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May 25, 1979 - Image 10

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Publication:
Michigan Daily, 1979-05-25

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Page 10-Friday, May 25, 1979--The Michigan Doily
A SECOND OPINION OF 'MANHA TTAN'
Alen takes egotism too far

By CHRISTOPHER POTTER
While sitting through Manhattan
and trying guiltily to deduce why I felt I
was watching just a very enjoyable
movie instead of the greatest film of the
year, decade, or all time, as it has been
variously trumpeted, I formulated a
test theory: Try to picture George
Segal instead of Woody Allen in Man-
hattan's lead role of Isaac Davis, and
see if the film would hold up as ec-
statically as most folks seem to feel it
does in its present form.
The point I was trying to make to
myself was a suspicion that the mere
force of Allen's visual aura and per-
sonality, his presumably irresistible
ubiquity, was sufficient to make Man-
hattan seem a much cleverer, much
deeper film than it actually is. I took the
concept home with me, slept on it and
woke up to a rather startling contrast: I
had absolutely no trouble envisioning
George Segal as Isaac, could in fact pic-
ture him as being considerably more
sagacious and entertaining than Allen
himself. Could it be that the writer-
director's omniscient presence, far
from being Manhattan's saving grace,
is actually its greatest liability? Has
Allen, flirting with a risk which befalls
other multiple cinematic talents, gotten
too close to his work, too absorbed in
the cosmicity of his own hangups to
In yesterday's Daily, critic Owen Gleiber-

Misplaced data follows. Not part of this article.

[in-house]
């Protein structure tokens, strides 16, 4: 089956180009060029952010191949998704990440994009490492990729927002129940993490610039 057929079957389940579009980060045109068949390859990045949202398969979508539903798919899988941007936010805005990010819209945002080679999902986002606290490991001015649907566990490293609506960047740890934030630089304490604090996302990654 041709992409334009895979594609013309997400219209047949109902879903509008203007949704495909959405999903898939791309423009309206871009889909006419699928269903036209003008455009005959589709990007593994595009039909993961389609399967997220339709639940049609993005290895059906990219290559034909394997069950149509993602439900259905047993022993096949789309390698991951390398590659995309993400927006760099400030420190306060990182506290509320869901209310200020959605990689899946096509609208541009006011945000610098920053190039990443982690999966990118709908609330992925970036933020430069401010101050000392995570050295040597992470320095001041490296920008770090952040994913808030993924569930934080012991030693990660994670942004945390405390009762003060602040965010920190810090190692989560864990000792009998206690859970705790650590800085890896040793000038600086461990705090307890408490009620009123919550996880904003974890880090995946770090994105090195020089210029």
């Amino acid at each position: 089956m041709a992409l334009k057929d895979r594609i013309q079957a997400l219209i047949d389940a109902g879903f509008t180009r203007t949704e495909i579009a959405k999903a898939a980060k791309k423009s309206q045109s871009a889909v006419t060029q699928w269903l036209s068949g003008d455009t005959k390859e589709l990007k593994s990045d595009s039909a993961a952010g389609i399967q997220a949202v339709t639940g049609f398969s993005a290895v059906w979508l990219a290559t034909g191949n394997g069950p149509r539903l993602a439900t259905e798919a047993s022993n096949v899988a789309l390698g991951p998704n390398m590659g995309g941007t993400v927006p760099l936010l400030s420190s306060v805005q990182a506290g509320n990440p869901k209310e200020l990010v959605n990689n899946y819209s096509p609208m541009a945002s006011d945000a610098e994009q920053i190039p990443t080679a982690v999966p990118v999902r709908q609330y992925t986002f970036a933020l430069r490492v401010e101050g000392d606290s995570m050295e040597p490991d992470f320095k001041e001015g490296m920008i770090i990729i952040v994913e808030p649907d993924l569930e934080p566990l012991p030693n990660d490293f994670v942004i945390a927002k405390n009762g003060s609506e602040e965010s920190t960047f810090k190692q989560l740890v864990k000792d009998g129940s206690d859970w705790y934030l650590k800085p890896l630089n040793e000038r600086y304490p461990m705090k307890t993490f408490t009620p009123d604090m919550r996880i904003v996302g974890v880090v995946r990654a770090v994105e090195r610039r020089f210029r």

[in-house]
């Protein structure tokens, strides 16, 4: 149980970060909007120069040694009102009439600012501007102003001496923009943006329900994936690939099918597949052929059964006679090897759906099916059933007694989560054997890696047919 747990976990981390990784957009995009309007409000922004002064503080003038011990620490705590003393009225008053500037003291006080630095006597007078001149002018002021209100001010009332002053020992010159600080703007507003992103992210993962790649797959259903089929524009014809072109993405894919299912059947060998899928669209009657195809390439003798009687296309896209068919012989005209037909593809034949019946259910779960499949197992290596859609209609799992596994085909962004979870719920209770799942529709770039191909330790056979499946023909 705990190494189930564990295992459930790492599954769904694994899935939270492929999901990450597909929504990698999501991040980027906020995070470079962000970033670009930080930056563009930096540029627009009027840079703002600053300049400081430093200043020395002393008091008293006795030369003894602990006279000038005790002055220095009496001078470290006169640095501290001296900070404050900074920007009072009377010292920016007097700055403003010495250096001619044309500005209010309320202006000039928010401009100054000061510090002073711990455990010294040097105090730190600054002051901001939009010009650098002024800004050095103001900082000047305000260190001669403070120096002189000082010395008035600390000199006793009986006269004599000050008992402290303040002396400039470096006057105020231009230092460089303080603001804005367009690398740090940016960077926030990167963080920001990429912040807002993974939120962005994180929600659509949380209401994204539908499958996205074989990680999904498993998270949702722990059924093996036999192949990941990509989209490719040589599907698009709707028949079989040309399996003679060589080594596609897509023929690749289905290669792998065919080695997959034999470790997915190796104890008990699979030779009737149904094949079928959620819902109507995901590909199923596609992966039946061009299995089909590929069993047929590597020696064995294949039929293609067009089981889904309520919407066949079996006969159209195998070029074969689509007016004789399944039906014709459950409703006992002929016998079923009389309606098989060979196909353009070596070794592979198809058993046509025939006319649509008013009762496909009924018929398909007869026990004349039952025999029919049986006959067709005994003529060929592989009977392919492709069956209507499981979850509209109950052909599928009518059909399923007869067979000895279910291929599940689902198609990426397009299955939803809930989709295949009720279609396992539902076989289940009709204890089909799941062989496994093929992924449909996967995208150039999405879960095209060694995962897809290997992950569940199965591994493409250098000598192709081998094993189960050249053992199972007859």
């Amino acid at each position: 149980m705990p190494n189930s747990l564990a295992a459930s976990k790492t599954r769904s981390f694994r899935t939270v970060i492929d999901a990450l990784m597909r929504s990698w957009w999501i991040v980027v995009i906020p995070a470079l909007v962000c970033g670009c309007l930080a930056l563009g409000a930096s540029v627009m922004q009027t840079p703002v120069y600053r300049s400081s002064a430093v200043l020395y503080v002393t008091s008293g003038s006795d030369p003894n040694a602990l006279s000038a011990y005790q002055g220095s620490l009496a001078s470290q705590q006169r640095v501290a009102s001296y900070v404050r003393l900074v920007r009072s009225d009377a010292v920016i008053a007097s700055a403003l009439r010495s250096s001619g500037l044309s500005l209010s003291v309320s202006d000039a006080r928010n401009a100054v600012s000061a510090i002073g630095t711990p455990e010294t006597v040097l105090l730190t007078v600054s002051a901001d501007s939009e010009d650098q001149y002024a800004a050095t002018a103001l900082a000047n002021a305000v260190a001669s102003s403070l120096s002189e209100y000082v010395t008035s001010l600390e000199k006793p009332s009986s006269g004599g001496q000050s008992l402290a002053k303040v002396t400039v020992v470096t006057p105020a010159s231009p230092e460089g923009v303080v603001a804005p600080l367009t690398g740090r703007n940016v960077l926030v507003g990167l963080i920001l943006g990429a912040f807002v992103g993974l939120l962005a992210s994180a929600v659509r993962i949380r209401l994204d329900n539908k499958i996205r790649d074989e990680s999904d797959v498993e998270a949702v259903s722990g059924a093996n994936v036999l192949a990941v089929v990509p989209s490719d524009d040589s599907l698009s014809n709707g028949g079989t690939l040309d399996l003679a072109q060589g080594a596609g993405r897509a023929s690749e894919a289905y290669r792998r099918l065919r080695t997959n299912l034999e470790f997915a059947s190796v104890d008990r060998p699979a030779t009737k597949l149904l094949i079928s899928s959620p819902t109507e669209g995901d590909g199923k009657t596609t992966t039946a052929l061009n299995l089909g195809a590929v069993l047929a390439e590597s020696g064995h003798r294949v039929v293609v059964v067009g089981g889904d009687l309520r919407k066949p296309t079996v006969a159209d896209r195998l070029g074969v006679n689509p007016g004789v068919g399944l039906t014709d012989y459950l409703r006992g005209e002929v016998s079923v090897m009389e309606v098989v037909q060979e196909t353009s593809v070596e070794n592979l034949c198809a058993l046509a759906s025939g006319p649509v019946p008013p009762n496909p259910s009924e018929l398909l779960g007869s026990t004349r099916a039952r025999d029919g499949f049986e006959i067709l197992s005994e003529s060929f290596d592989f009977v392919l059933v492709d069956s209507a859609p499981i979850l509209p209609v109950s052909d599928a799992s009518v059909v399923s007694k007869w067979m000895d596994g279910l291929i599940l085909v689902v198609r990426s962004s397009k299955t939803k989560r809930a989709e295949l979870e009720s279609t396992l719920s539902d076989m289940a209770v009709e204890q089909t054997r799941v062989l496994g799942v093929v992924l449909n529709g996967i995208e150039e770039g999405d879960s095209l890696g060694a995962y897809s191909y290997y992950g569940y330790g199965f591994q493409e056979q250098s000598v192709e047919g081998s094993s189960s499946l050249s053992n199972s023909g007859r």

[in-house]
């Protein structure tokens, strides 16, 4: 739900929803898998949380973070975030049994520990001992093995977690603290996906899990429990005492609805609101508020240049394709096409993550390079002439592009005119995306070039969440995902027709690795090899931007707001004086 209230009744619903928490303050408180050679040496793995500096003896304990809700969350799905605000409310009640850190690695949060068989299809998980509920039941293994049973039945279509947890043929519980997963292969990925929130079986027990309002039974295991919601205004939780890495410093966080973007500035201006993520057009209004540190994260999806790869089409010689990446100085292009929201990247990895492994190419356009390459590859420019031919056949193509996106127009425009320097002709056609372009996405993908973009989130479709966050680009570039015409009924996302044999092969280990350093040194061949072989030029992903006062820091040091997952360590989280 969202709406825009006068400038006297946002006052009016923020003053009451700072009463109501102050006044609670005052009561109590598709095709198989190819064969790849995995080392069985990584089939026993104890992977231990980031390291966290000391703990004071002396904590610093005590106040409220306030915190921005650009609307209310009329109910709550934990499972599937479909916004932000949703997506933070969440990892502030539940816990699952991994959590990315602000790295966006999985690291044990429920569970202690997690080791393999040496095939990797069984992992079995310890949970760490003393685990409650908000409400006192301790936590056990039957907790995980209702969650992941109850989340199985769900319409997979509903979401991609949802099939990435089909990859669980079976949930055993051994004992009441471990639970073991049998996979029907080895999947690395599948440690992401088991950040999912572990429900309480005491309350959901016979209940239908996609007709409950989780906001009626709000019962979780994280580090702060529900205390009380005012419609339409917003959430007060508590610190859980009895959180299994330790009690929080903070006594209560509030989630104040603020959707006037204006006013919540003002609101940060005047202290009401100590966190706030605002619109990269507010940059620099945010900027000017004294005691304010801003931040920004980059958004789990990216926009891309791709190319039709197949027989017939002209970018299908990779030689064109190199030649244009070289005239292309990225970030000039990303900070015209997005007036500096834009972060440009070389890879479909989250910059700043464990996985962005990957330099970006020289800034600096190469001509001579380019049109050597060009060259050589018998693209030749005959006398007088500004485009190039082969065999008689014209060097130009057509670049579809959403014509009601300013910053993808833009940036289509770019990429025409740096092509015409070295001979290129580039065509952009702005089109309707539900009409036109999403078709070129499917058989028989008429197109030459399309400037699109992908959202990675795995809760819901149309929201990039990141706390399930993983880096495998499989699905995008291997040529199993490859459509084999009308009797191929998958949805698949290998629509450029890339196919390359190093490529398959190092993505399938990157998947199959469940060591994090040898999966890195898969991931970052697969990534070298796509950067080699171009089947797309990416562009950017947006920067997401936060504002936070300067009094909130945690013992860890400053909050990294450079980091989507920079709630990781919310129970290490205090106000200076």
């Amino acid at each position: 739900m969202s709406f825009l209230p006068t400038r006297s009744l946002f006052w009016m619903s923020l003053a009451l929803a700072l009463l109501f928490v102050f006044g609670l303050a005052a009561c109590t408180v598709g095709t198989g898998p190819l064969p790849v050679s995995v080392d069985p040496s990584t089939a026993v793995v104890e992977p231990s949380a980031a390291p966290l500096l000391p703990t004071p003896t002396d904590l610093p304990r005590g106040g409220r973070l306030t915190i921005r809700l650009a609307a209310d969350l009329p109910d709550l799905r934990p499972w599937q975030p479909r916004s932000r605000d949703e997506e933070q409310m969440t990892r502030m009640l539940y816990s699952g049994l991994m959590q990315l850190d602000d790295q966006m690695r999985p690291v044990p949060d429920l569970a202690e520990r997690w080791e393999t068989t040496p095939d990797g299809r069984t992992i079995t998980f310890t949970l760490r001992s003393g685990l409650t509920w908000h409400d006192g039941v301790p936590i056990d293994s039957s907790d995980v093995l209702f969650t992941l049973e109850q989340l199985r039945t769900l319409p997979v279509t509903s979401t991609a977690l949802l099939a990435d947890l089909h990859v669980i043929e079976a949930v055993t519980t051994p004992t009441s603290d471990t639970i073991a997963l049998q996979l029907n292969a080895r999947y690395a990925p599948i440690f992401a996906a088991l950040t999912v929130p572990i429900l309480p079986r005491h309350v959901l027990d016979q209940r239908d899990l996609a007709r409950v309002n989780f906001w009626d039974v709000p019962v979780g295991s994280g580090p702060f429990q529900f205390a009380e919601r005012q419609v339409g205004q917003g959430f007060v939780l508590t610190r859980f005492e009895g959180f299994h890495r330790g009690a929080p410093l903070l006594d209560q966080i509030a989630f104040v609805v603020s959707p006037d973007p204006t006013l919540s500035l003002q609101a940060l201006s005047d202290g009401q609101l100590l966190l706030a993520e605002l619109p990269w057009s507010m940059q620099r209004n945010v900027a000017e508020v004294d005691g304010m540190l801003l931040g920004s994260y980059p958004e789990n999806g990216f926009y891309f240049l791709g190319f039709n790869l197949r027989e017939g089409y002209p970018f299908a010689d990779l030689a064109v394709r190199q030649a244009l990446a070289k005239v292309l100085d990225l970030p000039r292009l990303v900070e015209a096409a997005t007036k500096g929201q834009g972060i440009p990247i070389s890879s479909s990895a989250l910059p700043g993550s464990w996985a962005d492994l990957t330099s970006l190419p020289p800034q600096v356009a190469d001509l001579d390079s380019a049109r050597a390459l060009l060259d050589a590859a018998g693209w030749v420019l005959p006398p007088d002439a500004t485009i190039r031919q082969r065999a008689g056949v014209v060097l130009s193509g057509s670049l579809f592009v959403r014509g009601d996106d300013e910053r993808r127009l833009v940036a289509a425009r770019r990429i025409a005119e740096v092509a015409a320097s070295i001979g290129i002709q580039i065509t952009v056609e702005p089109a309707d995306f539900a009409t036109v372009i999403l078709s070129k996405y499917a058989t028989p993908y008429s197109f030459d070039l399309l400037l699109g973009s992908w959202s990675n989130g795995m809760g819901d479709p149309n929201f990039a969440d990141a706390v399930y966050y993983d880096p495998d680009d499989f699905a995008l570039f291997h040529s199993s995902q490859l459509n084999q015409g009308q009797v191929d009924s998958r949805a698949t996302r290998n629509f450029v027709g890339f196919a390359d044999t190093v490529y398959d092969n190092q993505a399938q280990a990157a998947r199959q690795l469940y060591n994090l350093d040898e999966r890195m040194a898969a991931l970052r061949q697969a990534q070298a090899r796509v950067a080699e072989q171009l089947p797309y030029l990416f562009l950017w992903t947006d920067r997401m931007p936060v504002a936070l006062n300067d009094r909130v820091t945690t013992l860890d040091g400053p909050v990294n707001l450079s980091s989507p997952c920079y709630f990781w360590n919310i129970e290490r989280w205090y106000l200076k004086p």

man gave Woody Allen's "Manhattan" a
highly favorable review, calling the film
"exhilarating" and "awesome" along the
way. Today, Christopher Potter airs some of
his reservations about the movie.
-Arts Ed.

maintain the delicate but crucial ar-
tistic distance so necessary for a suc-
cessful film?
THIS IS hardly to say Manhattan
is a lousy movie. In many ways it's an
extraordinary, even unique
film-Allen's bittersweet tribute to the
city he both worships and hates, to the
Beautiful People he often despises yet
can't live without. Perhaps never has a
love affair with urban living been por-
trayed in such irresistibly seductive
images, from the complex mosaics of
the Big Apple's buildings to the equally
mulitextured layers of its inhabitants
faces. Rarely have the self-constricting
tactics of the supereducated, who em-
ploy intellectuality to barricade
feelings, been more incisively ex-
trapolated, yet they remain tinged with
a forgiving gentleness that is inevitably
the most pervasive element in all of
Allen's films.
The romantic tug-of-war Isaac Davis
(Allen) undergoes choosing between
the two women in his life provides the
perfect thematic fulcum to turn the
plot: Does he want Mary (Diane
Keaton)-gorgeous, passionate,
culturally intimidating yet neurotically
fragmented? ("I always get the feeling
people are uncomfortable around me,"
she frets); or should he be true to Tracy
(Mariel Hemingway)-young, innocent
yet wise beyond her years, able to cut
through all the intellectual
gamesmanship to clear, plain truths
about life ("Just have a little faith in
people," she says unsappily at Manhat-
tan's climax).
PREDICTABLY, Allen handles all
his characters with an intelligence and

love that's a joy to watch. Yet his own
alter ego Isaac remains very much the
film's focal point; and since Manhat-
tan is Allen's first "straight" comedy,
eschewing his previous atmosphere of
absurdist crazyness, one becomes un-
comfortably aware of a reluctant but
stifling conceit which the director is no
longer able to modify or conceal with
laughter: It's not Isaac Davis' dilem-
mas and predicaments up there on the
screen, it's Woody Allen undisguised,